Endpoint:
adsorption / desorption
Remarks:
other: monitoring study
Type of information:
migrated information: read-across from supporting substance (structural analogue or surrogate)
Adequacy of study:
weight of evidence
Reliability:
2 (reliable with restrictions)
Rationale for reliability incl. deficiencies:
other: No guideline study, but very well documented field study, sufficient for evaluation of results.
Qualifier:
no guideline followed
Principles of method if other than guideline:
aim of the study was to determine the concentration and distribution of 33 elements in the sediment and pore water of 2 rivers.
GLP compliance:
not specified
Type of method:
other: field study
Media:
other: sediment and pore water
Radiolabelling:
no
Test temperature:
not given
Analytical monitoring:
yes
Details on matrix:
- Details on collection: Sediment samples were collected from the To Lich and Kim Nguu rivers, both of which receive wastewater from urban Hanoi. Hanoi covers an area of 921 km² and had a population of 3.1 million people in 2004 (HSO, 2005). The discharge per day of wastewater was estimated at a total volume of 458 000 m3, 41% of which was of domestic origin, 57% of industrial origin and 2% from hospitals. Only about 4% of the wastewater is subjected to treatment before discharge.
Sediment samples were collected from three sites in both rivers, with a stainless steel Kajak core sediment sampler equipped with a polymethylmethacrylat (PMMA) inner liner with an inner diameter of 46 mm. Three replicates were collected from each site.
- Storage conditions: The collected waterlogged sediment samples were immediately closed with a lid and stored in a cool box until return to the laboratory where the sediment samples were stored at 4°C for a maximum of one and a half days until further treatment.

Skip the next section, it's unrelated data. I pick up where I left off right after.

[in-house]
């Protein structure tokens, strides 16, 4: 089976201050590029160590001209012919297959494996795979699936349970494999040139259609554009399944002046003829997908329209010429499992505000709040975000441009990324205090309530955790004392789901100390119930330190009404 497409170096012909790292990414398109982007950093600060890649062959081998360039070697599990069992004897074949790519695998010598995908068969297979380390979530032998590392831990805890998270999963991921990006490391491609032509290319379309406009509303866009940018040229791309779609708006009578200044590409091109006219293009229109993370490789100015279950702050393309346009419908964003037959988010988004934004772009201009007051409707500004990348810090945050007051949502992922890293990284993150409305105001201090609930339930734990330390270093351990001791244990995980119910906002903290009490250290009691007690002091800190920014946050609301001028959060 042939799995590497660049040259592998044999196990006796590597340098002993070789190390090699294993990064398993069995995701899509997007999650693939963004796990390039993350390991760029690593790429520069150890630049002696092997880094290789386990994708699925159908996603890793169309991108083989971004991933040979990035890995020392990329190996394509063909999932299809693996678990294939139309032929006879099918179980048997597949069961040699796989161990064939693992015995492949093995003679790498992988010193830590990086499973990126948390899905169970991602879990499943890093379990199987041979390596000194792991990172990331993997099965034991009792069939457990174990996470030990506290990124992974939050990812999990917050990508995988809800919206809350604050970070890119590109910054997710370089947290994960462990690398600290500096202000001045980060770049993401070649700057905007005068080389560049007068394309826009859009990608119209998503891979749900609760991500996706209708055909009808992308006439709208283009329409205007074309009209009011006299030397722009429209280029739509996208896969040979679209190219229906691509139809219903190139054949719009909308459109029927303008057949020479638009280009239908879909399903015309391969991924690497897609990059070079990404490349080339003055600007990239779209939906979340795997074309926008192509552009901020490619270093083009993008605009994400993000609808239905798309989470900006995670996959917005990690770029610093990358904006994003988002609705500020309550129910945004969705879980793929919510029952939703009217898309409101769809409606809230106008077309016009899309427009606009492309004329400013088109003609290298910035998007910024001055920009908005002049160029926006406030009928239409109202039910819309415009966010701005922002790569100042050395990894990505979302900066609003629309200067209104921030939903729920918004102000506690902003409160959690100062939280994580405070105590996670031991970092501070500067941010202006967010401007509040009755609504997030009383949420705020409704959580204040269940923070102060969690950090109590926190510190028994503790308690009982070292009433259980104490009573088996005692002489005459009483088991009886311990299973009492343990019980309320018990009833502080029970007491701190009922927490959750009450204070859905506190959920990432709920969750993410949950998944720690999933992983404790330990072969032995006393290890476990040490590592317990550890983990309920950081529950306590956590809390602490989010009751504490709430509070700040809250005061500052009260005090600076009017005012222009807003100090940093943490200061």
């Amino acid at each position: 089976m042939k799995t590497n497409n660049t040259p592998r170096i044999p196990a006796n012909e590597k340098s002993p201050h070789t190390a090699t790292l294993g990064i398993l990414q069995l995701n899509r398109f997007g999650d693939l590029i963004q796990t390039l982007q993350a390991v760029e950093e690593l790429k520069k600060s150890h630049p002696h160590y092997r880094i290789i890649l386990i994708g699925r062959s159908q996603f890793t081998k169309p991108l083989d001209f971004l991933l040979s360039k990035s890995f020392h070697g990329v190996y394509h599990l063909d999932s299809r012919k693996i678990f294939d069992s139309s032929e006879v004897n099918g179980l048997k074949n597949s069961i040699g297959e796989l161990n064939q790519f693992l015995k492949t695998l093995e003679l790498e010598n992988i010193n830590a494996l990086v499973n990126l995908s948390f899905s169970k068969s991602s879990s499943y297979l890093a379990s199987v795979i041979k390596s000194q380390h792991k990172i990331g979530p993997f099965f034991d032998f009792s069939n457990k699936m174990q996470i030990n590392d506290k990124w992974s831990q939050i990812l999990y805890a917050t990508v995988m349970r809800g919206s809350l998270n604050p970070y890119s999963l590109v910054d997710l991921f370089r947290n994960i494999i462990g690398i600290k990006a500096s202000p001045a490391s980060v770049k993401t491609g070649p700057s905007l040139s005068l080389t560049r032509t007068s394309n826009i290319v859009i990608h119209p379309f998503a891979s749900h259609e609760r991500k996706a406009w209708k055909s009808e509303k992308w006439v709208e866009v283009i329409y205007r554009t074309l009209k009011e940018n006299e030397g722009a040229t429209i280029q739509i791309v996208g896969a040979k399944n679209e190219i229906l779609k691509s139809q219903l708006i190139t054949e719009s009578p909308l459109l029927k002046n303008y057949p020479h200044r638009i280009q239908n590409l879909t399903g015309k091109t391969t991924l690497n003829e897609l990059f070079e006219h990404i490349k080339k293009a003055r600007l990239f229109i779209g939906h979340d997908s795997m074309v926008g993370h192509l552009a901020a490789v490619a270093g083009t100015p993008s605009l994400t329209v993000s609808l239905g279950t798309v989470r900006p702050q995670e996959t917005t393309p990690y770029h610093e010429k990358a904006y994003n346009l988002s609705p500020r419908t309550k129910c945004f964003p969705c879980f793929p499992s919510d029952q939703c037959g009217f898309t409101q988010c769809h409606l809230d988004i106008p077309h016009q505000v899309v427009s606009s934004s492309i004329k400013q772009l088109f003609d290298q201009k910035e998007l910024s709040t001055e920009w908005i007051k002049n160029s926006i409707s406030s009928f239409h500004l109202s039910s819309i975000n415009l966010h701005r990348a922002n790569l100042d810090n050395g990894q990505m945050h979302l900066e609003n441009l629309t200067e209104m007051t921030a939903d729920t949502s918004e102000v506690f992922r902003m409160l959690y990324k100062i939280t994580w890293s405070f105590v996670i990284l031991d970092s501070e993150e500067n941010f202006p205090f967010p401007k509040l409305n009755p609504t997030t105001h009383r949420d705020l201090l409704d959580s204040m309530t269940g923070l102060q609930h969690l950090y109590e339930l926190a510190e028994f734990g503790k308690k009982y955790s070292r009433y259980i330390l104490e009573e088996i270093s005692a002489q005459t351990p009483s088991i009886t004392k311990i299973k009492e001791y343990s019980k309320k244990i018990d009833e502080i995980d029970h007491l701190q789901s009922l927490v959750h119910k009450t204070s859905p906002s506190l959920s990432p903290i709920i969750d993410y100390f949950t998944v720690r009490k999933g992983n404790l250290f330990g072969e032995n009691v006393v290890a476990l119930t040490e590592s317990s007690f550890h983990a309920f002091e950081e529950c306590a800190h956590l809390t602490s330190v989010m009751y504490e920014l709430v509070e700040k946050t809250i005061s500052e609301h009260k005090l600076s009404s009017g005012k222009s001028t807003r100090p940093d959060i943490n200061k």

- Textural classification (i.e. %sand/silt/clay): no data
- pH at time of collection: 7.4- 8.1 in the pore water from the upper 10 cm sediment
- Organic carbon (%): 1.2- 5.3% and 1.8- 10.6% in the To Lich and Kim Nguu rivers, respectively
- Redox potential (mv): - 257 to -185 mV in the pore water
Phase system:
solids-water in sediment
Type:
log Kp
Value:
>= 4.59 - <= 5.81 L/kg
Remarks on result:
other: range for the six investigated sites (vanadium concentration range= 0.19- 2.85 µg/L)
Statistics:
Through analyses of linear models it was tested if the concentrations of the different elements in sediment or pore water were significantly affected by the categorical variables ’ site and depth and the covariates’ concentrations of organic carbon, pH and redox potential. Further, the interaction between site, depth and covariates were included in the model. The procedures General Linear Models (GLM) and Mixed Linear Models in the statistical computer program SAS ver. 9.1 (SAS Institute Inc., Cary, NC, USA) were applied. Replicate sediment cores were introduced as random effects. Pair-wise student t-tests between mean values for sites and depths corrected for other significant variables or interactions were performed for elements with sample concentrations significantly affected by these variables at 95% level or greater.

Table 1: Mean and standard deviation (n = 3) for sediment elemental concentrations [mg/ kg d.w.] in To Lich River

Depth (cm)

Site 1

Site 2

Site 3

0 - 10

70.0±1.4

136±57

157±47

10 - 20

84.5±5.6

93.0±6.9

109±3

20 - 30

110±16

134±61

133±61

 

Table 2: Mean and standard deviation (n = 3) for sediment elemental concentrations [mg/ kg d.w.] in the Kim Nguu River

Depth (cm)

Site 1

Site 2

Site 3

0 - 10

60.4±6.5

100±16

93.2±12.1

10 - 20

88.7±7.5

162±58

73.5±30.2

20 - 30

89.3±4.8

87.8±54.3

122±101

 

Validity criteria fulfilled:
not applicable
Executive summary: